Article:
Exhibit features students’ artwork

BY AMANDA NORELL Staff Reporter Purdue Exponent
Although February is over, the spirit of Black History Month is still alive in the “New Visions: Emerging African-American Women Artists” exhibit, where the work of two Purdue students’ is on display.

A part of the “Parallel Narratives” exhibit at the Art Museum of Greater Lafayette, the show features the art of graduate student LaToya Hobbs and undergraduate Channie Jones.

Hobbs, a first-year master of fine arts candidate in painting and printmaking, uses African-American women as subjects in her work, focusing on their natural beauty.
“My work focuses on beauty and identity,” Hobbs said. “My objective is to show these women as strong and beautiful.”

Incorporating elements of natural beauty, such as the natural hair theme that can be seen in many of her pieces, Hobbs displays an alternative view to the one-dimensional perception of beauty that is prominent in society.

“I don’t want beauty to be skewed,” she said.
All of the subjects in Hobbs’ work are women she knows. She even met one of the women whom she features in Walmart, saying she found this woman so beautiful she had to ask her to model.
Jones also has her work on display at the museum, and will graduate from Purdue in May with an Honors bachelor’s degree in Visual Arts Education.

Jones presents work in several different mediums and, much like Hobbs, employs themes of female empowerment and African-American culture in her work.

“My featured works of drawings, prints, and sculptures collectively represent my experiences as an African-American young woman and other influential African-American women in my life,” Jones said. “The figures in my artwork embody my personal principles of having pride in my culture, conveying inner strength, having hope in times of trouble, and gaining wisdom from my past.”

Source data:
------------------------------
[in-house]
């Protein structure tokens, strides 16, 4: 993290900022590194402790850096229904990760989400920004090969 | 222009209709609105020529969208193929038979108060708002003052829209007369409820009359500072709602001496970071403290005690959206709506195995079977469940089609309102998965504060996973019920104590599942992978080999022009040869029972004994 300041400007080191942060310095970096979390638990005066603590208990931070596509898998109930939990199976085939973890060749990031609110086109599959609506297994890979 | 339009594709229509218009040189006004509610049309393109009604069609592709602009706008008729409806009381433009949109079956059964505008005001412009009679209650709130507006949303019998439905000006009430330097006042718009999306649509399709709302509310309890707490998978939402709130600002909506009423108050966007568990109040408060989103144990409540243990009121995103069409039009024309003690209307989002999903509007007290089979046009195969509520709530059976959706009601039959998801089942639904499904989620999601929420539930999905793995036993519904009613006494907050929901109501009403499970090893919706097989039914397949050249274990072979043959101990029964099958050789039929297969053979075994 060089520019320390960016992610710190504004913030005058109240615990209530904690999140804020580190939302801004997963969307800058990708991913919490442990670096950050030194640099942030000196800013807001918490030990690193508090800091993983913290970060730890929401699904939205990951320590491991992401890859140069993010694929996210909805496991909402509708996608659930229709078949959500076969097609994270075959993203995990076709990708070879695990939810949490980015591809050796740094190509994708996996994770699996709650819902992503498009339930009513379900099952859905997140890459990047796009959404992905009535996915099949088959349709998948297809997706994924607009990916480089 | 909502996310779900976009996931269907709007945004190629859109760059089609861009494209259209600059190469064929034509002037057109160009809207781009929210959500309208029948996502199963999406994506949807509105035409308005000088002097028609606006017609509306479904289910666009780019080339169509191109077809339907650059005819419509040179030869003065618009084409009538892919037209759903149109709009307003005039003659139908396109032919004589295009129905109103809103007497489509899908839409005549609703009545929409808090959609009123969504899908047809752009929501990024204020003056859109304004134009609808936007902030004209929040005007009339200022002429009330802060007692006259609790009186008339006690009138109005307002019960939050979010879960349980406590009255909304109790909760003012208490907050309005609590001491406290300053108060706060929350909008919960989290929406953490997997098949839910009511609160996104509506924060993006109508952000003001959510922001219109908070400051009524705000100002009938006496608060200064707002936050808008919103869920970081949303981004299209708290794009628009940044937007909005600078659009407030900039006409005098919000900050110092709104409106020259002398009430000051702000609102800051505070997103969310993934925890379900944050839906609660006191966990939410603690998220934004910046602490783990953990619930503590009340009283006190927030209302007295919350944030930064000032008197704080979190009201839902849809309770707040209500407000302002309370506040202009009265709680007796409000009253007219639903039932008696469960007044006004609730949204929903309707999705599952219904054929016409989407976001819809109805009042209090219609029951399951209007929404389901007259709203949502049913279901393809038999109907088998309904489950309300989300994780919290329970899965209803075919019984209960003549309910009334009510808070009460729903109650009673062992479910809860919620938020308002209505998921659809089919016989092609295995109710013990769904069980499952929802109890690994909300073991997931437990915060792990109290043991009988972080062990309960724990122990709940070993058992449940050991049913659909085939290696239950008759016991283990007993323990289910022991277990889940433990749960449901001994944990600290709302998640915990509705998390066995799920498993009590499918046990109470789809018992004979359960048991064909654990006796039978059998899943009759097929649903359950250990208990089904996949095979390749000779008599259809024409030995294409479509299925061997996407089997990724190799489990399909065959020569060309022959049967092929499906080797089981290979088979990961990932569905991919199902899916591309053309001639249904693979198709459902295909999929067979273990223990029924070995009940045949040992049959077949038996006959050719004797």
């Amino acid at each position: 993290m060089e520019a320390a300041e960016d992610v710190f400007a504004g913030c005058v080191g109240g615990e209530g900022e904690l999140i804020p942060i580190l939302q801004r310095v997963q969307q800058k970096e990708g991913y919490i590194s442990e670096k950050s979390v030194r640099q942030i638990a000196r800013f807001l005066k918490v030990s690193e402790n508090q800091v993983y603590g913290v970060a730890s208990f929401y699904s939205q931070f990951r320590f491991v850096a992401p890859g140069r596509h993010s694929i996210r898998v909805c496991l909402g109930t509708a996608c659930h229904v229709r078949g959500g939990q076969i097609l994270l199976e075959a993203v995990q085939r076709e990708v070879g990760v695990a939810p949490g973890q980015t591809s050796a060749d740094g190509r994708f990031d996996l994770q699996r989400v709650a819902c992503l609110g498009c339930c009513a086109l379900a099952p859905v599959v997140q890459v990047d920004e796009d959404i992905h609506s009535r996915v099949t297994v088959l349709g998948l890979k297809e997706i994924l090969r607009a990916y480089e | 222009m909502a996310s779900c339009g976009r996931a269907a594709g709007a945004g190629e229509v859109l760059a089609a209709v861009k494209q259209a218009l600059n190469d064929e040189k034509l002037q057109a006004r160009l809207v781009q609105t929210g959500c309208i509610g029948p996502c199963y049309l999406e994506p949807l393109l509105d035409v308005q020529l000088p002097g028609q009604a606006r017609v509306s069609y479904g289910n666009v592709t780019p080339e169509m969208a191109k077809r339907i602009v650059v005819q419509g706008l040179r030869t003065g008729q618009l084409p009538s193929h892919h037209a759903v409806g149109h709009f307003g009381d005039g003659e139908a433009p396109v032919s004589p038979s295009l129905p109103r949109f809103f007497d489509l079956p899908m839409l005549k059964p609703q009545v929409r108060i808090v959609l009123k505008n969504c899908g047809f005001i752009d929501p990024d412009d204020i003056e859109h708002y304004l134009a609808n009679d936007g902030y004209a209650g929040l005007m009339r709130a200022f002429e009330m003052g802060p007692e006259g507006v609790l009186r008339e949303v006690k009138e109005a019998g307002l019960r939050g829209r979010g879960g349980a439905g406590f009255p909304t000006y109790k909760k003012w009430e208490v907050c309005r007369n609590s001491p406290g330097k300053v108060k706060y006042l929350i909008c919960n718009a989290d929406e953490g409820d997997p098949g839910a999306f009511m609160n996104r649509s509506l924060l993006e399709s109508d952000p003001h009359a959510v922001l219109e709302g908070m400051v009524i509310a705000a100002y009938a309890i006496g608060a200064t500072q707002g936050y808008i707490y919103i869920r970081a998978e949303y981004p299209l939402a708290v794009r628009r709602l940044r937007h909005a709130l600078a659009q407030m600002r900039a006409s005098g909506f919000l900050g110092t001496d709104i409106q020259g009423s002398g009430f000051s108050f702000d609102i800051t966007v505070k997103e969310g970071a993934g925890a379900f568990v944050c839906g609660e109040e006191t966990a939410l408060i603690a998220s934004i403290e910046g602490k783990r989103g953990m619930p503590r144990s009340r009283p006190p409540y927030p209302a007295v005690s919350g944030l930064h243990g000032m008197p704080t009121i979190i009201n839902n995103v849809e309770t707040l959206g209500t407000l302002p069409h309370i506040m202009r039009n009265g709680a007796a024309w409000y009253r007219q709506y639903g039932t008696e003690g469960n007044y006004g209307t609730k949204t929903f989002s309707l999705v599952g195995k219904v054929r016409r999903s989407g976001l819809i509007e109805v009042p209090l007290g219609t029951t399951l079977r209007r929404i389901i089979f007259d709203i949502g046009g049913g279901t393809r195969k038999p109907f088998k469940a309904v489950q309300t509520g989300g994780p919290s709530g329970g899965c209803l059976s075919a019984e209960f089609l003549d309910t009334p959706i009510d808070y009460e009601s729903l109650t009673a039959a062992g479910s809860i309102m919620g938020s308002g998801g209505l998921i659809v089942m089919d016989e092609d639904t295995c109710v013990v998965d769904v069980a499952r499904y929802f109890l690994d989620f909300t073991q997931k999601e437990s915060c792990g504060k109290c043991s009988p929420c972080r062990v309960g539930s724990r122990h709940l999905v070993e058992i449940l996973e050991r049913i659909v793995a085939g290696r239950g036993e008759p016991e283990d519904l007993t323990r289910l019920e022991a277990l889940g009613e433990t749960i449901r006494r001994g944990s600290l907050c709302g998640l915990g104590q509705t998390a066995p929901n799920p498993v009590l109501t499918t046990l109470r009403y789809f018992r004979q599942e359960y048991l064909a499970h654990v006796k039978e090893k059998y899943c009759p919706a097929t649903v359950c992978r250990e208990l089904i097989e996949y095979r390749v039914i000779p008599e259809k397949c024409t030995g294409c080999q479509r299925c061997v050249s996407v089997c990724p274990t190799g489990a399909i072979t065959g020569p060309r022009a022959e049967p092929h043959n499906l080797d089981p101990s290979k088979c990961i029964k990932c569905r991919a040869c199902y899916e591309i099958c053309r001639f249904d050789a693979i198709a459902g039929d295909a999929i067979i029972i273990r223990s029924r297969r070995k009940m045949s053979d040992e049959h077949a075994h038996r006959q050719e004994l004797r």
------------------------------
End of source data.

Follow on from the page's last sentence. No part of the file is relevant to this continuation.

Jones further emphasizes the importance of these themes in her artist’s statement.

“The concept of my artwork reflects feminine empowerment and cultural identity within modern society. My artwork is my voice from which pride and femininity resonate.”

The “New Visions” exhibit is one that Hobbs thinks is necessary for a community with a lack of African-American art, and encourages people to visit and experience the exhibit firsthand.

“Judging by the reaction of people at the opening, the community was excited to see the quality of art there,” she said. “It showcases the talent here at Purdue.”
Jones said that the exhibit is a way for people to become familiar with a subject about which they may know little.
“If you ever get an opportunity to educate yourself with the unfamiliar or broaden your understanding of a concept it will always be a (worthwhile) experience.”

The exhibit will run through March 19 at the Greater Lafayette Museum of Art in Lafayette. The gallery is open Tuesday through Saturday 11 a.m. to 4 p.m.